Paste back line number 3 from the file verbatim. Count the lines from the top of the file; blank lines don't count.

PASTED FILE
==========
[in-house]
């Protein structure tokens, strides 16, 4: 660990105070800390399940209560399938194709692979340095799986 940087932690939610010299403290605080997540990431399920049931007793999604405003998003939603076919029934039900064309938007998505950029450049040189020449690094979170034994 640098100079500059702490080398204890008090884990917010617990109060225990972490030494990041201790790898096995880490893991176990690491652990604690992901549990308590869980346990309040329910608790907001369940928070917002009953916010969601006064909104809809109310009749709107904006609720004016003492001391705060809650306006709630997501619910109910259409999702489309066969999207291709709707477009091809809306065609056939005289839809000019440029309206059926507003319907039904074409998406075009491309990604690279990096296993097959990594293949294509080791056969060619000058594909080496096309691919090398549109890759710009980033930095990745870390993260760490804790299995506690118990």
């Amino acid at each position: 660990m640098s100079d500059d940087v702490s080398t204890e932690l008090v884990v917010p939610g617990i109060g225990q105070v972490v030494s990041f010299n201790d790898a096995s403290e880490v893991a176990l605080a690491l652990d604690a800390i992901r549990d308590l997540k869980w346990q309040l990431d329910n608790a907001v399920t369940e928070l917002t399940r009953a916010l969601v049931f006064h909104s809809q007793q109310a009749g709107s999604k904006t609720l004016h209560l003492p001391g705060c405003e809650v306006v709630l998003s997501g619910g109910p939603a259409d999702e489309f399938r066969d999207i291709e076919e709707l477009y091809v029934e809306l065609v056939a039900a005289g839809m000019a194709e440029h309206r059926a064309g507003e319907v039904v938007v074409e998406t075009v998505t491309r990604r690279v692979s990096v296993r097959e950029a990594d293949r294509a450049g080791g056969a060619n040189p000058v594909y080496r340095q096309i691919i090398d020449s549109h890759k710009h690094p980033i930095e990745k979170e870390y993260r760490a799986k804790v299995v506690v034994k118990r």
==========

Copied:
């Amino acid at each position: 660990m640098s100079d500059d940087v702490s080398t204890e932690l008090v884990v917010p939610g617990i109060g225990q105070v972490v030494s990041f010299n201790d790898a096995s403290e880490v893991a176990l605080a690491l652990d604690a800390i992901r549990d308590l997540k869980w346990q309040l990431d329910n608790a907001v399920t369940e928070l917002t399940r009953a916010l969601v049931f006064h909104s809809q007793q109310a009749g709107s999604k904006t609720l004016h209560l003492p001391g705060c405003e809650v306006v709630l998003s997501g619910g109910p939603a259409d999702e489309f399938r066969d999207i291709e076919e709707l477009y091809v029934e809306l065609v056939a039900a005289g839809m000019a194709e440029h309206r059926a064309g507003e319907v039904v938007v074409e998406t075009v998505t491309r990604r690279v692979s990096v296993r097959e950029a990594d293949r294509a450049g080791g056969a060619n040189p000058v594909y080496r340095q096309i691919i090398d020449s549109h890759k710009h690094p980033i930095e990745k979170e870390y993260r760490a799986k804790v299995v506690v034994k118990r």